Machine Trooper said...

I love classic Trek. I thought this episode was interesting in that it revealed the Vulcans had trained themselves, over millennia, to suppress their emotions. Before seeing this one, I was under the impression they simply didn't have any and Spock slipped up occasionally only because he was half human.


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Dan_Luft said...

Very nice write-up and I dig the mention of Ian Wolfe. Loved him on WKRP. He had a long career that stretched back to the days of screwball comedies. Even bak then he played old guys (maybe due to being bald and thin) which made me wonder how freaking old he lived to be. THe last thing I remember him in was an early episode of Cheers.

ericpaddon said...

The reason this episode works so well is because of Mariette Hartley. She is indeed incredibly sexy, IMO the hands-down #1 sexiest woman in Trek history and the reason is because she brings so much more depth to her character in ways that other Trek females in similar costuming never come close to. Unlike many of the women Kirk romanced, Hartley's Zarabeth is a woman of clear intellect and substance. She has in many respects the aura of a fairy-tale princess who's been sent into her lonely exile, and as a result when she doesn't get a happily-ever-after ending it makes the sense of heartbreak genuine, and IMO much more poignant than Kirk's loss of Edith in "City On The Edge Of Forever." The "devolving" explanation to account for Spock falling for her works in this context to sell the romance, but I suspect Spock would have likely found Zarabeth attractive on an intellectual level in his own time.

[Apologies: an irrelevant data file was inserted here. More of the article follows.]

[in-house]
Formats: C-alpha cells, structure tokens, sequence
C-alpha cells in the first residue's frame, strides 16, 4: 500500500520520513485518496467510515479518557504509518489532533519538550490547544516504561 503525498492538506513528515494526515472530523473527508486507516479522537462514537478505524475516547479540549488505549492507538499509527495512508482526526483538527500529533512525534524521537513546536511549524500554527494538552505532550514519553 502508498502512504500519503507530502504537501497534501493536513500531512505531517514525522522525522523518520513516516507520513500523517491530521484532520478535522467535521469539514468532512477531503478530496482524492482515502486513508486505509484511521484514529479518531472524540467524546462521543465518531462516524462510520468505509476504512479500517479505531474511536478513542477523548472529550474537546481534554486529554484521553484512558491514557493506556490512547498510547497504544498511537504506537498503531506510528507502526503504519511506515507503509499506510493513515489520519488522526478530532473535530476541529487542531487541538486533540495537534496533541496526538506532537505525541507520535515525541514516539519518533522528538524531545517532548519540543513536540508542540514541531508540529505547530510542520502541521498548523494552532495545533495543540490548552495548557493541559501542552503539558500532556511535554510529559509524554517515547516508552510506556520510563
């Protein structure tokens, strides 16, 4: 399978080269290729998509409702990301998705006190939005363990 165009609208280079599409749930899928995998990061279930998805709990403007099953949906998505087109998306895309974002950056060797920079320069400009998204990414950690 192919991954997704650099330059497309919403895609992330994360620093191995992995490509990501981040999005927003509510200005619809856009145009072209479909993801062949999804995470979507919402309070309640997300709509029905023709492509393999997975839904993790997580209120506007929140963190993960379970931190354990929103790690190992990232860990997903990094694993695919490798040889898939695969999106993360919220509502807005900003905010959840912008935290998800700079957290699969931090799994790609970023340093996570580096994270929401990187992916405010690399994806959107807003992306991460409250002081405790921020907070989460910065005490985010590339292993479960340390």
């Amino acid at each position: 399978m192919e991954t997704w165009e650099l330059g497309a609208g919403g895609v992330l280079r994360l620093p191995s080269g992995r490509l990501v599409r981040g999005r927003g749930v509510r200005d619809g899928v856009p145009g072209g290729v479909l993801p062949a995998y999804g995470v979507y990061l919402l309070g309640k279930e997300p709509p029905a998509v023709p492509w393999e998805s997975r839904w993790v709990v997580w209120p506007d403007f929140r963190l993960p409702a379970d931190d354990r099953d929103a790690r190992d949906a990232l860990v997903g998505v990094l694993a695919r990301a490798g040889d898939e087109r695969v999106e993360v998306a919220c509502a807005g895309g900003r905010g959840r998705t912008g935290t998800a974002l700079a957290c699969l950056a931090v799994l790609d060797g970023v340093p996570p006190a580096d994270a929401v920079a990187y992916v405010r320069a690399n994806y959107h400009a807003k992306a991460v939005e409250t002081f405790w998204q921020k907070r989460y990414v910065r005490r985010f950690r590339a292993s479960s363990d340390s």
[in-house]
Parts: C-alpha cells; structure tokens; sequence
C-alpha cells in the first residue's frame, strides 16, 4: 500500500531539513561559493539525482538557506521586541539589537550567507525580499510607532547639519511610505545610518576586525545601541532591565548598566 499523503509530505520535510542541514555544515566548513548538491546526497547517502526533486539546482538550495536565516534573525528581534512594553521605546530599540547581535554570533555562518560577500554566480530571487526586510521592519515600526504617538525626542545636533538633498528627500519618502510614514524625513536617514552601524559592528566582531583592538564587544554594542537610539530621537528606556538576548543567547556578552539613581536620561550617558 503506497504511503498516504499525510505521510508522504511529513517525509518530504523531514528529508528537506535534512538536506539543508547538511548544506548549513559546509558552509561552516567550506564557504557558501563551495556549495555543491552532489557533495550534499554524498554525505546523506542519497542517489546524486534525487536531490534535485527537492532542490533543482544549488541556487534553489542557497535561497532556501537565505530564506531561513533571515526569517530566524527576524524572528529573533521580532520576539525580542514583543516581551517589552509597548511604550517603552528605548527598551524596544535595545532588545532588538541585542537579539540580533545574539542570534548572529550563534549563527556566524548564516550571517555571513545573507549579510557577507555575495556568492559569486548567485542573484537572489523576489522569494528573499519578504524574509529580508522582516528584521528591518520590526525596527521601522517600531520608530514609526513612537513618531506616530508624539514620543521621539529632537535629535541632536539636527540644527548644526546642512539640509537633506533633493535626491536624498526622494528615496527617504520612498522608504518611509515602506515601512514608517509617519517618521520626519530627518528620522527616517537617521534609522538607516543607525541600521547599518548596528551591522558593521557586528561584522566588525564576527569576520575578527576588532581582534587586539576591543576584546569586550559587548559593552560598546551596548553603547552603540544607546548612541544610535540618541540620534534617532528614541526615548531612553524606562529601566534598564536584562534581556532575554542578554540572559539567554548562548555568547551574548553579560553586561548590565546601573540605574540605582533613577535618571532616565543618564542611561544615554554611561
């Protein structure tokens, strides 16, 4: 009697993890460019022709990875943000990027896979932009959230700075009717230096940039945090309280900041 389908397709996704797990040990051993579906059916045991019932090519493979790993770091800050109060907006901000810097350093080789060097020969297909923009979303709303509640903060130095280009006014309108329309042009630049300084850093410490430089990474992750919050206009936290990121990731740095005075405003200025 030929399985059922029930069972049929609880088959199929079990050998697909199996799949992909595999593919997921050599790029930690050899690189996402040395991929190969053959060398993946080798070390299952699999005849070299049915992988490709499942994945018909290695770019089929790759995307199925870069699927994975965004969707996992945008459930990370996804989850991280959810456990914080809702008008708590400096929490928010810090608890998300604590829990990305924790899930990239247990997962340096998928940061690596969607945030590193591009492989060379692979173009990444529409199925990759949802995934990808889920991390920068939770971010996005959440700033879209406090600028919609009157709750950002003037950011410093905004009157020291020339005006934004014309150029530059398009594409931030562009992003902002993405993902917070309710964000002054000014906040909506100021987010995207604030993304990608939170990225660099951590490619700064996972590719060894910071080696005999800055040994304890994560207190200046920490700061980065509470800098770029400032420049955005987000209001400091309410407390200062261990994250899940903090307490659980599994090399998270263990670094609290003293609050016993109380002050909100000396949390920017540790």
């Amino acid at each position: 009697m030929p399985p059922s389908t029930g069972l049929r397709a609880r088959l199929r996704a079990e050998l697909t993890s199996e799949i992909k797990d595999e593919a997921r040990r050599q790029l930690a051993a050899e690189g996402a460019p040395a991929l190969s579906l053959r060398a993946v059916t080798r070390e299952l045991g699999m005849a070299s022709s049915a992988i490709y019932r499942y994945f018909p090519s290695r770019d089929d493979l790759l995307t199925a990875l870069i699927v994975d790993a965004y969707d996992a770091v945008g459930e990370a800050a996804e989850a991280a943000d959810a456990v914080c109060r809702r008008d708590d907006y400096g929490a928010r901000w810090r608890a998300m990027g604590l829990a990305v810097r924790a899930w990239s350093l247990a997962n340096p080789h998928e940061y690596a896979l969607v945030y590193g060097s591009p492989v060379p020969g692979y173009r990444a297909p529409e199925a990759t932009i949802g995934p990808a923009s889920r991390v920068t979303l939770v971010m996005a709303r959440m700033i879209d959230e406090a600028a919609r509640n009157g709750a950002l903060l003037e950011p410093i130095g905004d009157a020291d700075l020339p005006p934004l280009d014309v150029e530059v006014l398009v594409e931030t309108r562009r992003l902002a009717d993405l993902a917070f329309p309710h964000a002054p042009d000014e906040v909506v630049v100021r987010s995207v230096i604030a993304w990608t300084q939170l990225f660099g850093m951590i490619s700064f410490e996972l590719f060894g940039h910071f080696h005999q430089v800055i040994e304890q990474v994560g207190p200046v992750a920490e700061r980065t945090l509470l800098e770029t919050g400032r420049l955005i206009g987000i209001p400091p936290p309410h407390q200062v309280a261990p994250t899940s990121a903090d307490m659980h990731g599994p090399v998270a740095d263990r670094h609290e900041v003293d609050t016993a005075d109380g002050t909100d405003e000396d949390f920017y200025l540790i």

Mariette Hartley would indeed get to show her incredibly underrated beauty again in "Genesis II" but check her out also in the "Columbo" episode "Try And Catch Me" where she unexpectedly has a scene in a belly-dancing costume.

Robert said...

"All Our Yesterdays" was quite moving thanks to the Spock/Zarabeth love story & the wonderful chemistry between Leonard Nimoy & Mariette Hartley. She is doubtlessly the envy of women everywhere since she's, to this day, the only one who's found her way into the hearts of both Spock & the Hulk.

kochillt said...

Mariette Hartley was indeed stunning at 37 in skimpy 2 piece belly dancer attire on COLUMBO, where another ravishing redhead, Barbara Rhoades, revealed a bikini tan in the 1975 episode "Identity Crisis." On those occasions, producers Richard Levinson and William Link might have revealed themselves to be, like Gene Roddenberry, lady killers of the 1970s. As beautiful as the females in "The Cloud Minders" were, Zarabeth topped them all and showed less. If I had any complaint about the story, it's that the 50 minute time constraint forced McCoy to figure things out a bit too rapidly. Mariette Hartley sported two navels in GENESIS II because she was denied one here, and became the love interest for Robert Quarry's titular vampire in 1971's THE RETURN OF COUNT YORGA.